Understanding Male Infertility Issues
According to the Center for Male Reproductive Medicine & Microsurgery at Weill Cornell Medicine, 10 percent of men in the U.S. who are trying to conceive suffer from various degrees of infertility. The World Health Organization defines infertility as an inability to achieve pregnancy after one year of having unprotected, regular sexual intercourse. This clinical definition applies to both men and women. In cases of male infertility, doctors generally find two primary causes: producing enough sperm to initiate conception and getting spermatozoa to reach a woman’s uterus and fallopian tubes.
Varicocele: the Most Common Cause of Male Infertility
Men diagnosed with varicocele have bulging, larger than normal veins in their scrotum (typically the left testicle) that interfere with regulating testicular temperature. Enzymes necessary for testosterone and sperm production require a certain temperature for maintaining viability. A slightly elevated testicular temperature can adversely affect the production of testosterone and sperm.
A popular treatment for varicocele is a microsurgical procedure called a varicocelectomy. After making a small incision in the male abdomen near the area where testicles descended, the surgeon identifies veins causing varicocele and cuts them to stop the flow of blood to the varicocele. Varicocelectomies should reduce testicular temperature and improve the viability of sperm.
Nonsurgical treatment of varicocele is also available. Percutaneous embolization involves insertion of a small catheter into a large vein in a man’s neck or groin. From there, the catheter is advanced to a particularly large vein in the scrotum, where the vein is blocked off using a coil, balloon or special medication.
Blockages of the Reproductive Tract
The second most diagnosed cause of male infertility is obstruction of the reproductive tract. Men with azoospermia, or little to no sperm count, usually have some kind of blockage interfering with the transportation of sperm out of the testes. Alternately, non-obstructive azoospermia indicates men who are not producing sperm normally. Doctors determine what kind of blockage infertile men have with testicular biopsies.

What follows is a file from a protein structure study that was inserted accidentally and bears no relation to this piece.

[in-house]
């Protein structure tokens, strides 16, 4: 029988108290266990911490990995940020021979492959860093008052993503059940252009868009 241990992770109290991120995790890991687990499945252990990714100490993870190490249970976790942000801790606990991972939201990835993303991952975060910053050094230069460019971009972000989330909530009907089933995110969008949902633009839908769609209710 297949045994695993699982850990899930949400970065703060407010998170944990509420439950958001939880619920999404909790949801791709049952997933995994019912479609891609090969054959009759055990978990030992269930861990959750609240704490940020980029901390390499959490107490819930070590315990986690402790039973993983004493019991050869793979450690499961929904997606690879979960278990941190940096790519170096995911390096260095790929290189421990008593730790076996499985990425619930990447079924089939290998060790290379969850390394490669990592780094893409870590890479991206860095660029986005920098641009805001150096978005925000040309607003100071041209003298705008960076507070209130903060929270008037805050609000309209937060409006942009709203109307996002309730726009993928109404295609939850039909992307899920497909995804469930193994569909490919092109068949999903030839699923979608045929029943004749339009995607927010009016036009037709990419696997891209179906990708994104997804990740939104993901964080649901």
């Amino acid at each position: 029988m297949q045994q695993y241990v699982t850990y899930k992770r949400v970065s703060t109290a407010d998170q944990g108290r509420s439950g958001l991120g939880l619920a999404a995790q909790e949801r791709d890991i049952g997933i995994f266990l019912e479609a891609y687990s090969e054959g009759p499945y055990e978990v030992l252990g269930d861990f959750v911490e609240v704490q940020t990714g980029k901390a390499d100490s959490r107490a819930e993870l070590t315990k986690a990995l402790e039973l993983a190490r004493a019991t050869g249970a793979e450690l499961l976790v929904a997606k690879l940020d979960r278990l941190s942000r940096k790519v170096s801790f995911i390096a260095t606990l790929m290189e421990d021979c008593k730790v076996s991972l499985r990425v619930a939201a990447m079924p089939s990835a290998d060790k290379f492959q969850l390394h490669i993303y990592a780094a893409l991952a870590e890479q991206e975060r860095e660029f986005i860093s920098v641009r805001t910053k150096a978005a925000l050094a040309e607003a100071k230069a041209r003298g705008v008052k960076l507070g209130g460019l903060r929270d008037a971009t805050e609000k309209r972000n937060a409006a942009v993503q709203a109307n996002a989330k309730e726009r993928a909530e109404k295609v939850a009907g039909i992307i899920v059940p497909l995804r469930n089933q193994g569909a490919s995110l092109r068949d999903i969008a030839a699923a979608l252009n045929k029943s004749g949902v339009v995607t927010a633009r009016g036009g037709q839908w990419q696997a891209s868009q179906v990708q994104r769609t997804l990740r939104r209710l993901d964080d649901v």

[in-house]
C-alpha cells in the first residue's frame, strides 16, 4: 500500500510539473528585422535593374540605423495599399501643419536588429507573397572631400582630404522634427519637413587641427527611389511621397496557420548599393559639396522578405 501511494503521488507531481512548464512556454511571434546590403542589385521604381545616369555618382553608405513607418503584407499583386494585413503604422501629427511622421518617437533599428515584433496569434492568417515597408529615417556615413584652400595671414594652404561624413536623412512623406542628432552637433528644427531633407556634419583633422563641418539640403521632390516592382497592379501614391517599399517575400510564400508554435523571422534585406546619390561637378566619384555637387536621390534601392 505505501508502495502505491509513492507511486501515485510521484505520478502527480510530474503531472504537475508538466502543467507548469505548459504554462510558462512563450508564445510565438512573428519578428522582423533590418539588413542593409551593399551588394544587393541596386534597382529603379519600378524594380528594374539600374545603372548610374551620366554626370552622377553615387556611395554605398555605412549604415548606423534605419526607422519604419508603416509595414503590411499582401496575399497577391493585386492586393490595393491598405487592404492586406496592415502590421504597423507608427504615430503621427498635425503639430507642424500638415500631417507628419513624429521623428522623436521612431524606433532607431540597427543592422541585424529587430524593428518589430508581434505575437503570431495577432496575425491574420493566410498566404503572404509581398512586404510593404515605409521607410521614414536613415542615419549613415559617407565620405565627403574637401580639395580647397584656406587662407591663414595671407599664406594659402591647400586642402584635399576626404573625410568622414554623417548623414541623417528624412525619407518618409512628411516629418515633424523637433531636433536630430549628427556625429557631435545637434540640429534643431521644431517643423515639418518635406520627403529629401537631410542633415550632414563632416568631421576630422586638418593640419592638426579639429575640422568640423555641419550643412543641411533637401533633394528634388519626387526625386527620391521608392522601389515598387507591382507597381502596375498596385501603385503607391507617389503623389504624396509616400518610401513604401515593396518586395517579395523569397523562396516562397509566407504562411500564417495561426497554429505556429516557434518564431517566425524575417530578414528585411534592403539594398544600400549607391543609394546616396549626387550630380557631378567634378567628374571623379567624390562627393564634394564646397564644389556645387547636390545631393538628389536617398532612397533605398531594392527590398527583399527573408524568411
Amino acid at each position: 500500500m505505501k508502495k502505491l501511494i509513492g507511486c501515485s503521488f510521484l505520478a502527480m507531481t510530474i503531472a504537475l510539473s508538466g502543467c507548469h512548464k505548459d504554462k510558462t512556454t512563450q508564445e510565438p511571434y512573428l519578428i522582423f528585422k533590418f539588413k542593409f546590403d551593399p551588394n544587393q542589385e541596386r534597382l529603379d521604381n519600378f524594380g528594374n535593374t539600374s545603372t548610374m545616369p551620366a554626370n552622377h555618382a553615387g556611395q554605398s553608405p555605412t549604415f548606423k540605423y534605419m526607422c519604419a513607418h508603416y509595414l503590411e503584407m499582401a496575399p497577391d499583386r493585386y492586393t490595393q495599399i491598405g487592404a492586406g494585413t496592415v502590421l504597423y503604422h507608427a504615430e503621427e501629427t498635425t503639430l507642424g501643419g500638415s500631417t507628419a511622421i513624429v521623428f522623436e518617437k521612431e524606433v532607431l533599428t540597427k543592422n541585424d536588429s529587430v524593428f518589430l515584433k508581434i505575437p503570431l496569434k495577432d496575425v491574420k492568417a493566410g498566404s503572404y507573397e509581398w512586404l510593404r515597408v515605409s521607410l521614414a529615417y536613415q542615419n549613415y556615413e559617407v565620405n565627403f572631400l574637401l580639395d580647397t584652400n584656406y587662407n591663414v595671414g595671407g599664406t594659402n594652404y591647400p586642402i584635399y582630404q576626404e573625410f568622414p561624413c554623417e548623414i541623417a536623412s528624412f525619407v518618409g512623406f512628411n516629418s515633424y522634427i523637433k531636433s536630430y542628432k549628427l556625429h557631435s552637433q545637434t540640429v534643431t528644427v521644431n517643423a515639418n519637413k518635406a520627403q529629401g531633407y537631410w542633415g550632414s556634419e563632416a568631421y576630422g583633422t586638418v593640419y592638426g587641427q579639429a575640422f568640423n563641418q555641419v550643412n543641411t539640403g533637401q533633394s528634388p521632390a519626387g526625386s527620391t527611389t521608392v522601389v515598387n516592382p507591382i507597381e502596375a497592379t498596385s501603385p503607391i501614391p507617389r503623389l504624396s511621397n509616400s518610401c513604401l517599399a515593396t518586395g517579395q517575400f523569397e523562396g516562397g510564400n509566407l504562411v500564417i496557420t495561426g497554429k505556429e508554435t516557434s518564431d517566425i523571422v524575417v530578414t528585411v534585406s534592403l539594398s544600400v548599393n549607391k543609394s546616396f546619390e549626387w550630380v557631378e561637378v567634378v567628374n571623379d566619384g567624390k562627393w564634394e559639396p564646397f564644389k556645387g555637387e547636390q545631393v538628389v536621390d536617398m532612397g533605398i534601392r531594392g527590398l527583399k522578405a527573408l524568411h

After placing a man under local anesthesia, doctors perform a testicular biopsy by removing a small portion of tissue and examining it under a microscope to evaluate sperm-producing cells and hormone-releasing cells called Leydig cells. If the stained slide indicates normal sperm production, then doctors assume a blockage outside the testes is responsible for infertility. Since testicular biopsies do not reveal exactly where obstructions exist, further tests will be needed.
Sexually transmitted diseases or urinary tract infections may also cause blockages in the male reproductive system. Gonorrhea or chlamydia bacteria may infect the epididymis, a tiny duct allowing sperm to “swim” prior to fertilizing an egg. An epididymis infection causes blockage by accumulation scar tissue, which can thicken the duct and inhibit sperm from escaping the duct.
Congenital Lack of the Vas Deferens
One percent of male infertility is due to men born without the vas deferens, the tube responsible for ejaculating sperm out of the penis. Treatment for a missing vas deferens involves retrieval of sperm from epididymis ducts, freezing the sperm and using sperm later during an in-vitro fertilization procedure. Currently, artificial tubes cannot replace a missing vas deferens because they are not strong enough to support transportation of sperm from the testes to the penis.
Retrograde Ejaculation and Male Infertility
Backward (retrograde) ejaculation is diagnosed if semen goes into the bladder instead of being ejaculated normally through the penis. The primary cause of retrograde ejaculation involves the abnormal closure of the bladder neck. Instead of closing automatically at the moment a man ejaculates, it remains open and allows semen to enter the bladder.
Possible causes of retrograde ejaculation include having previous surgeries that interfere with nerve and/or muscle control of the bladder, taking hypertension medications or diabetic bladder neuropathy. Treatment for retrograde ejaculation involves the collection of sperm at ejaculation and through collecting urine immediately after ejaculation. This sperm sample is then used during an intrauterine insemination procedure or other assisted reproductive technologies like IVF.
Four out of 100 men with infertility problems may be diagnosed with idiopathic infertility. This means abnormally low sperm counts exist for no clinical reason.
If you and your partner have been unsuccessful in conceiving a child after one year of unprotected, regular intercourse, call Viera Fertility Center for a consultation. We wish to help you discover the reason for your infertility.
For more information about male infertility and treatments available, please call Viera Fertility Center today at 321-751-HOPE.